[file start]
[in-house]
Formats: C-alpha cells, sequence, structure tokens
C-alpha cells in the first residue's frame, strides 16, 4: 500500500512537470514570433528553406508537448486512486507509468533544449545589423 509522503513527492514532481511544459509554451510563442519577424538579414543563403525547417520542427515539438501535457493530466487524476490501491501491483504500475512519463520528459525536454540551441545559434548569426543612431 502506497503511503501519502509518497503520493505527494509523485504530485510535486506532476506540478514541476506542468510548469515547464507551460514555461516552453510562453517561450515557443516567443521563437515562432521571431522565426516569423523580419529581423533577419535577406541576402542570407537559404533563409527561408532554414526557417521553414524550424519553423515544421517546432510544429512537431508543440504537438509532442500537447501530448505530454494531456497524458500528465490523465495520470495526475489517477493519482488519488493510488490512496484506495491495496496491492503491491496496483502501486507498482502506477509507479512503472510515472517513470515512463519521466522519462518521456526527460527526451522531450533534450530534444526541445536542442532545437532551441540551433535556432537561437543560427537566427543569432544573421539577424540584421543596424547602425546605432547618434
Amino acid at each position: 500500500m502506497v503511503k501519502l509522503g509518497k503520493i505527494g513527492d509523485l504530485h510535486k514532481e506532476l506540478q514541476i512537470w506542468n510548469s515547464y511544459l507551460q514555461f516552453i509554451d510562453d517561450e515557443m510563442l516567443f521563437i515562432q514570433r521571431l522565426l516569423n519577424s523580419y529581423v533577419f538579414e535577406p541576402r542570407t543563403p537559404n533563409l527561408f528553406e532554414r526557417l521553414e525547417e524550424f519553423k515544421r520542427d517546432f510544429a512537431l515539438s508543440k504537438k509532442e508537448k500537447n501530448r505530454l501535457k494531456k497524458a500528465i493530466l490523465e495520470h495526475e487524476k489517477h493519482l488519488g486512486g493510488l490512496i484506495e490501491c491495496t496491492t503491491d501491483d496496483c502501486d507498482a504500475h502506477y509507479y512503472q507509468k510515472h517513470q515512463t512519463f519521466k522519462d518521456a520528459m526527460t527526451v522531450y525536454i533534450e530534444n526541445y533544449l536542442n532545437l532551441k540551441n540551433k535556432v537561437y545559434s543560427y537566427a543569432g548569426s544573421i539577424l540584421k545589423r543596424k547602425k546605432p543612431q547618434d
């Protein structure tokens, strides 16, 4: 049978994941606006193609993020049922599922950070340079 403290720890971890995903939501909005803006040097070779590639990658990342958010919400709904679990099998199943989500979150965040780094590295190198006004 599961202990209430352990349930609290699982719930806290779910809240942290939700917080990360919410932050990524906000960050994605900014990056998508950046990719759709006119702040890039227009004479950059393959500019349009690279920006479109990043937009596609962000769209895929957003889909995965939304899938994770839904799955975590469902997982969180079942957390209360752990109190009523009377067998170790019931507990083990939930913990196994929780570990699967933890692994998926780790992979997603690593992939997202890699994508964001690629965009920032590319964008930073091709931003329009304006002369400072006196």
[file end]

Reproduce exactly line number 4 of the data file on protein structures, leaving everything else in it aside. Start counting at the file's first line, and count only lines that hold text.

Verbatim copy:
Amino acid at each position: 500500500m502506497v503511503k501519502l509522503g509518497k503520493i505527494g513527492d509523485l504530485h510535486k514532481e506532476l506540478q514541476i512537470w506542468n510548469s515547464y511544459l507551460q514555461f516552453i509554451d510562453d517561450e515557443m510563442l516567443f521563437i515562432q514570433r521571431l522565426l516569423n519577424s523580419y529581423v533577419f538579414e535577406p541576402r542570407t543563403p537559404n533563409l527561408f528553406e532554414r526557417l521553414e525547417e524550424f519553423k515544421r520542427d517546432f510544429a512537431l515539438s508543440k504537438k509532442e508537448k500537447n501530448r505530454l501535457k494531456k497524458a500528465i493530466l490523465e495520470h495526475e487524476k489517477h493519482l488519488g486512486g493510488l490512496i484506495e490501491c491495496t496491492t503491491d501491483d496496483c502501486d507498482a504500475h502506477y509507479y512503472q507509468k510515472h517513470q515512463t512519463f519521466k522519462d518521456a520528459m526527460t527526451v522531450y525536454i533534450e530534444n526541445y533544449l536542442n532545437l532551441k540551441n540551433k535556432v537561437y545559434s543560427y537566427a543569432g548569426s544573421i539577424l540584421k545589423r543596424k547602425k546605432p543612431q547618434d